Acorus calamus L. or Sweet Flag or Bach (family- Acoraceae) is a semi aquatic perennial herb distributed in Asia, North America and Europe. Plant may be indigenous to India, distributed in muddy places up to 1800 m height at 10 to 380C temperature range1. Plant becomes endangered in many Indian states- Madhya Pradesh, Kerala, Andhra Pradesh and Chhattisgarh; also reported vulnerable in Tamil Nadu2, due to rigorous collections from natural habitat because of its economic and medicinal importance. It is a good source of β-asarone3. A. calamus is comprehensively used in the traditional medicines as sedative, anti-diarrheic, carminative, tonic, stimulant4. The essential oil extracted from rhizome of A. calamus used in perfumes and beverages5. Seed production is scanty in this herb; hence, rhizomes are mainly used as propagule for its traditional cultivation, which has a slow rate of propagation6. Therefore, in vitro techniques may provide faster mass propagation for production of its disease free quality planting material as well as means of germplasm conservation. Reports are there on micropropagation of A. calamus7,8,9,10. Another technique namely, in vitro storage organ production has many advantages over in vitro plantlet regeneration; for example micro-tubers/rhizomes can be easily acclimatized, easier to handle, storage and exchange of germplasm, etc. Thus, selected clones can be maintained safely by tissue culture technique under disease and pest free environment. However, under the normal culture conditions, continuous growth of cultures is there induced by exogenous plant growth regulators and cultures are also subjected to frequent subcultures for long durations; may induce off types via somaclonal variations11,12,13. Therefore, growth of in vitro cultures must be checked for storage of germplasm to overcome the risk of off type production and it is economic too in comparison to maintain fast growing cultures14. Long term in vitro storage is carried out in liquid nitrogen that is a costly and highly technical method. In vitro cold storage technique is used for mid-term conservation has many plus points i.e., simple, economic, disease free with lower requirement of manpower and space. It is also suitable for commercial micropropagation units; as in vitro cold stored material can be multiplied according to demand. In vitro microrhizome production of A. calamus is reported by Devi et al.6. Encapsulation of microrhizomes (synthetic seeds) of this species and its in vitro conservation by synthetic seeds via storage in dark at low temperature is reported firstly here.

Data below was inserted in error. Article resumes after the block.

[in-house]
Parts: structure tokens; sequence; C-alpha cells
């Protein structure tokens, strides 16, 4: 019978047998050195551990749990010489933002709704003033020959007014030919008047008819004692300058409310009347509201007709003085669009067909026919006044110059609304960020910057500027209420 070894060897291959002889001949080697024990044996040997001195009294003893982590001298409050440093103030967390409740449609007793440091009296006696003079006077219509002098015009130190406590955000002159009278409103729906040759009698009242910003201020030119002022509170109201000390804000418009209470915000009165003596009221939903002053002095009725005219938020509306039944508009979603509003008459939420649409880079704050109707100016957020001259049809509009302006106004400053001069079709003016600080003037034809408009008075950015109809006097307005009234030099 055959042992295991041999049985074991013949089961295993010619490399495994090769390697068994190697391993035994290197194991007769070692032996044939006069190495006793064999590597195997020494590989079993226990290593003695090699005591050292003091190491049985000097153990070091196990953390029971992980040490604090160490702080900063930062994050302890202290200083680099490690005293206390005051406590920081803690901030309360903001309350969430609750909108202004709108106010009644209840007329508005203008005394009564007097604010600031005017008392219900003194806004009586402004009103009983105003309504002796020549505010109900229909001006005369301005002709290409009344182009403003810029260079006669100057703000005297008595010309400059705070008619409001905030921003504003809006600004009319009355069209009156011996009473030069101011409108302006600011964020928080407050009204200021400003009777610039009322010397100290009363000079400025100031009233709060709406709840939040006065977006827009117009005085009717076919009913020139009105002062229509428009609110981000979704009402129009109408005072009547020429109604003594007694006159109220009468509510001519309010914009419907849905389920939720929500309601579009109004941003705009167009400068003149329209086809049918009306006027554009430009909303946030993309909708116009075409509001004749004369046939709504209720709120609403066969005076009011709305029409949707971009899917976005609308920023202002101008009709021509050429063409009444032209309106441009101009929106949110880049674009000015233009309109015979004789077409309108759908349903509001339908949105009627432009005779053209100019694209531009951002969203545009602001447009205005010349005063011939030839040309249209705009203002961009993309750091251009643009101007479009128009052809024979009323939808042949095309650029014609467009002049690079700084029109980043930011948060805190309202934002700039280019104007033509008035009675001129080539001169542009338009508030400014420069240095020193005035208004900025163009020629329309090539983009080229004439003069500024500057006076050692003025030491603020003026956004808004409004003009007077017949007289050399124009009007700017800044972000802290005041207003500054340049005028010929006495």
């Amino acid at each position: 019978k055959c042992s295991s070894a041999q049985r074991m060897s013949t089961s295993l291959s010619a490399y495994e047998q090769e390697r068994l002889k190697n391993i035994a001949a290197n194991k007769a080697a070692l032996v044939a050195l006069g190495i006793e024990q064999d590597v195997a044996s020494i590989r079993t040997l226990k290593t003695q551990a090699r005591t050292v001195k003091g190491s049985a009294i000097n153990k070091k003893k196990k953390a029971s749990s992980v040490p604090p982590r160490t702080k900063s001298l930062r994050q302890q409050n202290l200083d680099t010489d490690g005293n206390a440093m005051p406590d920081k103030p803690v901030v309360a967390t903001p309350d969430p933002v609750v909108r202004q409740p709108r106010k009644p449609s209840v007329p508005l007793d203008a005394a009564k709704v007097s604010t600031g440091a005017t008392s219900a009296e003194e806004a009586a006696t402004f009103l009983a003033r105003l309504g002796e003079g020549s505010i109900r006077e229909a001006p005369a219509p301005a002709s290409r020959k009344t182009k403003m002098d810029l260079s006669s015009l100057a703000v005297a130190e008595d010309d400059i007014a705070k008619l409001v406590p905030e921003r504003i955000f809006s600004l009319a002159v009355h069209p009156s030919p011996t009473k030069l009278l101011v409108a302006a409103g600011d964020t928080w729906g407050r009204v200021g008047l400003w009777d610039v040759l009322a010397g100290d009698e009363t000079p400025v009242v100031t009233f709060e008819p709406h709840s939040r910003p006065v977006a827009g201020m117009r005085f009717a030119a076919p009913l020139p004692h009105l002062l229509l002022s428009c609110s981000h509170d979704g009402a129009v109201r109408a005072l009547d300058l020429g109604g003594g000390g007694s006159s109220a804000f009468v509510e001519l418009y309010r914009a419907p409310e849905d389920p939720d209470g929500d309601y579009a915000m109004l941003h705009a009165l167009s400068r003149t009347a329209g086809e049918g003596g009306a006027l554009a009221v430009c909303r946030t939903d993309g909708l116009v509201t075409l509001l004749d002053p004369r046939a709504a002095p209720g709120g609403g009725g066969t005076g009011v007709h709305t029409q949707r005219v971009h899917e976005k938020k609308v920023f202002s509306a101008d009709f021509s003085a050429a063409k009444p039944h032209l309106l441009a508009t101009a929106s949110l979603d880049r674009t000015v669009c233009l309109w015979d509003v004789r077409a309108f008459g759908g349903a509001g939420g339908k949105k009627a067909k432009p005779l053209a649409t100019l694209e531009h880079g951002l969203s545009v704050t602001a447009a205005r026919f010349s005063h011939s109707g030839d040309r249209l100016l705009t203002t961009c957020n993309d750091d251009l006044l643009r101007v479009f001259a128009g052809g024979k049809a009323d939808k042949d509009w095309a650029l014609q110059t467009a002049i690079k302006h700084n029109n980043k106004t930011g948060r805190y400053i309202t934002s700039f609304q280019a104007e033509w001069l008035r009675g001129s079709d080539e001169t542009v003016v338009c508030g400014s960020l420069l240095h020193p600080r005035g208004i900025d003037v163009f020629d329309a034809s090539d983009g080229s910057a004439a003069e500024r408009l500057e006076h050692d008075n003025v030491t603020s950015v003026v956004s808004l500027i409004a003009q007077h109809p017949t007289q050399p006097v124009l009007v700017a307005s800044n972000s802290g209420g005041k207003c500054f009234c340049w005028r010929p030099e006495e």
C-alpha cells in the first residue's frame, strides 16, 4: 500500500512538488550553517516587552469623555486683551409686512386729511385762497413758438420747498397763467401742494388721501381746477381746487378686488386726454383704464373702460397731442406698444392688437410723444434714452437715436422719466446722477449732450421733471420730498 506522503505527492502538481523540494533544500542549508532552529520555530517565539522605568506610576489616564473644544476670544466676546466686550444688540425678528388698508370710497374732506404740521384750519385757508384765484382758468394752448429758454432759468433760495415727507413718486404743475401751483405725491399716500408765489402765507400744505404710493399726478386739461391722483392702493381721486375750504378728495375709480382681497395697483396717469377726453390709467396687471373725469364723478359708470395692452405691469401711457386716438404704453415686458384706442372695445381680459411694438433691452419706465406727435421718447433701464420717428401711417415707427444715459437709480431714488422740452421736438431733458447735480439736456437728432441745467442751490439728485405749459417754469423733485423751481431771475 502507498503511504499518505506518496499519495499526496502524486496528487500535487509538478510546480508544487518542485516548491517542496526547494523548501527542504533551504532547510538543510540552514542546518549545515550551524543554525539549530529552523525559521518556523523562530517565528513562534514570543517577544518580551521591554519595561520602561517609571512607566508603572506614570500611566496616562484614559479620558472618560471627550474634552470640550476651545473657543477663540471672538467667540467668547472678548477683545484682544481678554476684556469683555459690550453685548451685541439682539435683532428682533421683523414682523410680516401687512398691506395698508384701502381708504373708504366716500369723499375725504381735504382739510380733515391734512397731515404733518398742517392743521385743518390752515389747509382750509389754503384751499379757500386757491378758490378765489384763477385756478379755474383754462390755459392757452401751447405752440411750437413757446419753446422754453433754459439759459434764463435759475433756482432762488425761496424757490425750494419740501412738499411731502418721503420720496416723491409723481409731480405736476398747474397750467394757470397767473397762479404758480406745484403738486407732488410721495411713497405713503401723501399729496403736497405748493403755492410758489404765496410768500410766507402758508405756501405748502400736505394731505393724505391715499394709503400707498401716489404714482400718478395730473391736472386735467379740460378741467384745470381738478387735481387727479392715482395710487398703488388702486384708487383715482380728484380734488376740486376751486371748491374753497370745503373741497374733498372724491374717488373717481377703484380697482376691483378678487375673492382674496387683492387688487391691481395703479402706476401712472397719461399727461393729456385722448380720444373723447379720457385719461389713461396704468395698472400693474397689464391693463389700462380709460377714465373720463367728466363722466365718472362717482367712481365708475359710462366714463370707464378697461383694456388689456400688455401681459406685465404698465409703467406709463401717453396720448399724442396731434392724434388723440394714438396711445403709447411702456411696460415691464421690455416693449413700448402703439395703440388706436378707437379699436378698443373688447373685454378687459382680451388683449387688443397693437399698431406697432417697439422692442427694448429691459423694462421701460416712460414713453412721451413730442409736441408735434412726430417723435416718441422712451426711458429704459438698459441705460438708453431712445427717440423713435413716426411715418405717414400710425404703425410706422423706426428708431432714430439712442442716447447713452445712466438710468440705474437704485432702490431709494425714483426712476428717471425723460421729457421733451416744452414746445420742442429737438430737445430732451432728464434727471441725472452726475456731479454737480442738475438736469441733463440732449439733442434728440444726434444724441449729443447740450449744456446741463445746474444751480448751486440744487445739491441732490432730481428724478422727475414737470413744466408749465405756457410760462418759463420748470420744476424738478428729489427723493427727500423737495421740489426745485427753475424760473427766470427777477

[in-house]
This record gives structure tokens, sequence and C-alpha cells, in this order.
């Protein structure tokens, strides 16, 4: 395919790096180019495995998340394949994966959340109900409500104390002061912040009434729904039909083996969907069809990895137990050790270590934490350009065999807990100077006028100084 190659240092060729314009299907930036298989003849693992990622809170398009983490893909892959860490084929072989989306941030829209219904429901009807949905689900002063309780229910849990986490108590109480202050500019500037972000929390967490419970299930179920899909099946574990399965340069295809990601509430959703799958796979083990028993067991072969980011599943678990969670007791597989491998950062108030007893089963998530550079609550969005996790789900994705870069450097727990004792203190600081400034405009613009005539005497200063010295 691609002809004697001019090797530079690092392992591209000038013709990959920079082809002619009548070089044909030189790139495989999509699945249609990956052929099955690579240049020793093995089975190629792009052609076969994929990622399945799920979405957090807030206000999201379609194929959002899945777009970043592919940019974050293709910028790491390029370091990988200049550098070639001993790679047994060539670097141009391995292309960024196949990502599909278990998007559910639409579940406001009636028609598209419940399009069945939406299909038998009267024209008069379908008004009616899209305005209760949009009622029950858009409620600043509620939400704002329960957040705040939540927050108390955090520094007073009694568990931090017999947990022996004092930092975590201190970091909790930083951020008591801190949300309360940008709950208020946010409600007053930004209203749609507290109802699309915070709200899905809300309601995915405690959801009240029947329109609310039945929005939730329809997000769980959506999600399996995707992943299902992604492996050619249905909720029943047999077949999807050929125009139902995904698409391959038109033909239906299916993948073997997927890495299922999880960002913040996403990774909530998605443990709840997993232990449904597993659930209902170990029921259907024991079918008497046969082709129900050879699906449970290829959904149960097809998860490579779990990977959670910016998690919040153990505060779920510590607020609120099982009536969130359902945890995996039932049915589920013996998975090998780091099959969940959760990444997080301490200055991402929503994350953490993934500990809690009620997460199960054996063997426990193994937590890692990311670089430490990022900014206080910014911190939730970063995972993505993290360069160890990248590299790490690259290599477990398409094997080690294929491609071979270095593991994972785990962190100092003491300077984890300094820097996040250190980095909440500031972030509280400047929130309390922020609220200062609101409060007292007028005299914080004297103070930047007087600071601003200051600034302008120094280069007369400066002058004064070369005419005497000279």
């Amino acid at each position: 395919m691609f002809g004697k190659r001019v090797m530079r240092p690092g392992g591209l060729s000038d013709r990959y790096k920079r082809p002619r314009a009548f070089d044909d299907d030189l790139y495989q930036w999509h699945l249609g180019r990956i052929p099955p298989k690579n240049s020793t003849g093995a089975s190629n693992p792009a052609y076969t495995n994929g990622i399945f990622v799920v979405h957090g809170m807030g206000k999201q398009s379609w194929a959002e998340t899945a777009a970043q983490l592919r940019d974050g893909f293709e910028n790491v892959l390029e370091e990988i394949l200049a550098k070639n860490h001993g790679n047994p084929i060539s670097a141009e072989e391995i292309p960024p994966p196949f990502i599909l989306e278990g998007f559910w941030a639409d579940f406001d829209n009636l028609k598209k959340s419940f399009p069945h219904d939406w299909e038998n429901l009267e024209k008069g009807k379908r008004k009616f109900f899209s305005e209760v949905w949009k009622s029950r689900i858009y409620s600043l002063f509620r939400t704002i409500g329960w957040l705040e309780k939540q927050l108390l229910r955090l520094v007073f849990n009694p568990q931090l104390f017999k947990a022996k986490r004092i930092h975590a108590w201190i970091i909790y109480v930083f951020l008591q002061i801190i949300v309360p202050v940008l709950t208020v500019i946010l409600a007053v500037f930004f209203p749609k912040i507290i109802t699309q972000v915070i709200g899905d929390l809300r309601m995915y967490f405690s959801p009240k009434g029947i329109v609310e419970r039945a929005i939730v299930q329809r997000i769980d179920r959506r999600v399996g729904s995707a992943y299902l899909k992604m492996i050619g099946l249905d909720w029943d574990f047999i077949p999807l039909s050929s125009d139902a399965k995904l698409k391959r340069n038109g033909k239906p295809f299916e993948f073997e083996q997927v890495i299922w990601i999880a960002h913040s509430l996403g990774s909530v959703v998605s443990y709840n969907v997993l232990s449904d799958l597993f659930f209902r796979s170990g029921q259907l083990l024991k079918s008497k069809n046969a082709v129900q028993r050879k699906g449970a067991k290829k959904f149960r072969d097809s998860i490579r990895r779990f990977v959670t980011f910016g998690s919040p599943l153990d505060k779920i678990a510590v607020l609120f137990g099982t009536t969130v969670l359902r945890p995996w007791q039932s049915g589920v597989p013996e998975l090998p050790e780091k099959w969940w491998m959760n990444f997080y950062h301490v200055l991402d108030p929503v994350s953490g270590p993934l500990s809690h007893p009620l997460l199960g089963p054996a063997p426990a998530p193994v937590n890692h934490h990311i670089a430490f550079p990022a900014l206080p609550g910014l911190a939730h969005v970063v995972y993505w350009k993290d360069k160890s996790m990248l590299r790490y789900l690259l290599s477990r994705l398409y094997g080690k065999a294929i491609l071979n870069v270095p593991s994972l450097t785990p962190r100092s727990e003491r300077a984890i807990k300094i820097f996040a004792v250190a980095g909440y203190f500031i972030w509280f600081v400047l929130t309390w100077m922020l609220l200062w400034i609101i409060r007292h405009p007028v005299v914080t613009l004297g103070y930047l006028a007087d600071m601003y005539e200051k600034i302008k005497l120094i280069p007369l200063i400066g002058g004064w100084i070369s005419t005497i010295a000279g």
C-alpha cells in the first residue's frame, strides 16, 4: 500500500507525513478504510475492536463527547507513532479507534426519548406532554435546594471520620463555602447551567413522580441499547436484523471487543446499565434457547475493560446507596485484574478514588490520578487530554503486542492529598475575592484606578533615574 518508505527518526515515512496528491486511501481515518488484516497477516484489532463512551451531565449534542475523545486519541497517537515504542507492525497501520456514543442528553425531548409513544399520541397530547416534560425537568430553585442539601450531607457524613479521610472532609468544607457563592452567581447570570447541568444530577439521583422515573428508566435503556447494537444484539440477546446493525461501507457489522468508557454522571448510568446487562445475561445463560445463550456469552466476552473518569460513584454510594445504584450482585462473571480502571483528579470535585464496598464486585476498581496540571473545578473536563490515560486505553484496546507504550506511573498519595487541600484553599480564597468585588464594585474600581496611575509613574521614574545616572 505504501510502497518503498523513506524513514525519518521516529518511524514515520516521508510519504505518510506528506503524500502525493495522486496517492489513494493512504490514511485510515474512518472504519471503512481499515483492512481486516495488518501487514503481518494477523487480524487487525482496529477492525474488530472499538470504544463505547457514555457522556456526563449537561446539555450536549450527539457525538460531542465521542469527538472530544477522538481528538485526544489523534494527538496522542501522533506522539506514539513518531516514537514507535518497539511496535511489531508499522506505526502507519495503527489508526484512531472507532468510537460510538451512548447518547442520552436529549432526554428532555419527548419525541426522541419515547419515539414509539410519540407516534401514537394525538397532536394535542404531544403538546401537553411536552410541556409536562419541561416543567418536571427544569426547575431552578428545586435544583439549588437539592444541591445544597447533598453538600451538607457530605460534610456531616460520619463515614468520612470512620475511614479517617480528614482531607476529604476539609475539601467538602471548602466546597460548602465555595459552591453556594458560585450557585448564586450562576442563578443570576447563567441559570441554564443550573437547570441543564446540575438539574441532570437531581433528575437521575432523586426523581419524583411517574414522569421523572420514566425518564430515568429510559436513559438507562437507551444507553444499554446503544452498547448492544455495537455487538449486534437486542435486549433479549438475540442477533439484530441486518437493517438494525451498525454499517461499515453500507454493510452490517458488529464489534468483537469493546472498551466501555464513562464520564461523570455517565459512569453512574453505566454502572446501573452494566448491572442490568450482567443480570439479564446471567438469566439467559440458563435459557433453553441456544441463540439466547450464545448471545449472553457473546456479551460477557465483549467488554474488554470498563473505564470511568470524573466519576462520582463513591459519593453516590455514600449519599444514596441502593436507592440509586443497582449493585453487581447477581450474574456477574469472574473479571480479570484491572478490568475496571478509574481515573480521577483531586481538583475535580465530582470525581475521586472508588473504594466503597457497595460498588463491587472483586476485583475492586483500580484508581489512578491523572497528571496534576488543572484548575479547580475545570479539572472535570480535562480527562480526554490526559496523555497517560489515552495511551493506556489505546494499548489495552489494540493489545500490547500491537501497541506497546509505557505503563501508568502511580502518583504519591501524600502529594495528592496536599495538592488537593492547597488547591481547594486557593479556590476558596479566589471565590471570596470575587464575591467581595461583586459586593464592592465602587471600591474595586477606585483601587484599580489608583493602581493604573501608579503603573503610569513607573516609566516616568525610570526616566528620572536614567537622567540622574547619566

MATERIAL AND METHODS